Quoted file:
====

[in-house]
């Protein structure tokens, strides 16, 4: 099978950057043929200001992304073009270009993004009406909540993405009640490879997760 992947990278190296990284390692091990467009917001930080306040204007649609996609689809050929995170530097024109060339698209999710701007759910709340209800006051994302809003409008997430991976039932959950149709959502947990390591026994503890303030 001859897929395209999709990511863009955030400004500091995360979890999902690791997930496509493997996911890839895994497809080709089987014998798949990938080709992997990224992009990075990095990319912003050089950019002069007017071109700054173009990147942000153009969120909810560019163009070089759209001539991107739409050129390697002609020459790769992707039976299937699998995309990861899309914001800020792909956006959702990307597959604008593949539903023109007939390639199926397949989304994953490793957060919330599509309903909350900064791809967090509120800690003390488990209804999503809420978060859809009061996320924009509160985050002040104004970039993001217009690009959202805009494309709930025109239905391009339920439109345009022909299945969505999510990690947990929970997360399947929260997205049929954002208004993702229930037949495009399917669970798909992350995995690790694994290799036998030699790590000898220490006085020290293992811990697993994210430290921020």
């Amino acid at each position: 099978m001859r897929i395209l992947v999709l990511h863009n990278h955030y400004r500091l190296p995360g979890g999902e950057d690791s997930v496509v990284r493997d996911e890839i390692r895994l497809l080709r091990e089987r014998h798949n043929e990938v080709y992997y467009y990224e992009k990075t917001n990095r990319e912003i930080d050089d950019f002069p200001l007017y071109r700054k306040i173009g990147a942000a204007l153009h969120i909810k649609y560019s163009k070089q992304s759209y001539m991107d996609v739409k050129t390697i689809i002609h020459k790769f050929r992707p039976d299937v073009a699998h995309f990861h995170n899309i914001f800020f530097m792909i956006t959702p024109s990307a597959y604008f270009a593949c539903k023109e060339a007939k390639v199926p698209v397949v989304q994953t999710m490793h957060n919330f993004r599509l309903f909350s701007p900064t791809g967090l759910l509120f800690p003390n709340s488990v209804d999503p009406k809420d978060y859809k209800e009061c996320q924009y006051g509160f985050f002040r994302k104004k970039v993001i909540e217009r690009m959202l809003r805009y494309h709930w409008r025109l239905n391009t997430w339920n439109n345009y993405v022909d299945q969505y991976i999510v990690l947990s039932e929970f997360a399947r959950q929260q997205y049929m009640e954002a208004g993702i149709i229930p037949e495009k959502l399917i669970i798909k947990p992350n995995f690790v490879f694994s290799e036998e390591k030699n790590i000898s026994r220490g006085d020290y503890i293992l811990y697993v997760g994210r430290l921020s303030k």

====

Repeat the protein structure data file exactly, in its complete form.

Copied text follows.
[in-house]
């Protein structure tokens, strides 16, 4: 099978950057043929200001992304073009270009993004009406909540993405009640490879997760 992947990278190296990284390692091990467009917001930080306040204007649609996609689809050929995170530097024109060339698209999710701007759910709340209800006051994302809003409008997430991976039932959950149709959502947990390591026994503890303030 001859897929395209999709990511863009955030400004500091995360979890999902690791997930496509493997996911890839895994497809080709089987014998798949990938080709992997990224992009990075990095990319912003050089950019002069007017071109700054173009990147942000153009969120909810560019163009070089759209001539991107739409050129390697002609020459790769992707039976299937699998995309990861899309914001800020792909956006959702990307597959604008593949539903023109007939390639199926397949989304994953490793957060919330599509309903909350900064791809967090509120800690003390488990209804999503809420978060859809009061996320924009509160985050002040104004970039993001217009690009959202805009494309709930025109239905391009339920439109345009022909299945969505999510990690947990929970997360399947929260997205049929954002208004993702229930037949495009399917669970798909992350995995690790694994290799036998030699790590000898220490006085020290293992811990697993994210430290921020």
């Amino acid at each position: 099978m001859r897929i395209l992947v999709l990511h863009n990278h955030y400004r500091l190296p995360g979890g999902e950057d690791s997930v496509v990284r493997d996911e890839i390692r895994l497809l080709r091990e089987r014998h798949n043929e990938v080709y992997y467009y990224e992009k990075t917001n990095r990319e912003i930080d050089d950019f002069p200001l007017y071109r700054k306040i173009g990147a942000a204007l153009h969120i909810k649609y560019s163009k070089q992304s759209y001539m991107d996609v739409k050129t390697i689809i002609h020459k790769f050929r992707p039976d299937v073009a699998h995309f990861h995170n899309i914001f800020f530097m792909i956006t959702p024109s990307a597959y604008f270009a593949c539903k023109e060339a007939k390639v199926p698209v397949v989304q994953t999710m490793h957060n919330f993004r599509l309903f909350s701007p900064t791809g967090l759910l509120f800690p003390n709340s488990v209804d999503p009406k809420d978060y859809k209800e009061c996320q924009y006051g509160f985050f002040r994302k104004k970039v993001i909540e217009r690009m959202l809003r805009y494309h709930w409008r025109l239905n391009t997430w339920n439109n345009y993405v022909d299945q969505y991976i999510v990690l947990s039932e929970f997360a399947r959950q929260q997205y049929m009640e954002a208004g993702i149709i229930p037949e495009k959502l399917i669970i798909k947990p992350n995995f690790v490879f694994s290799e036998e390591k030699n790590i000898s026994r220490g006085d020290y503890i293992l811990y697993v997760g994210r430290l921020s303030k």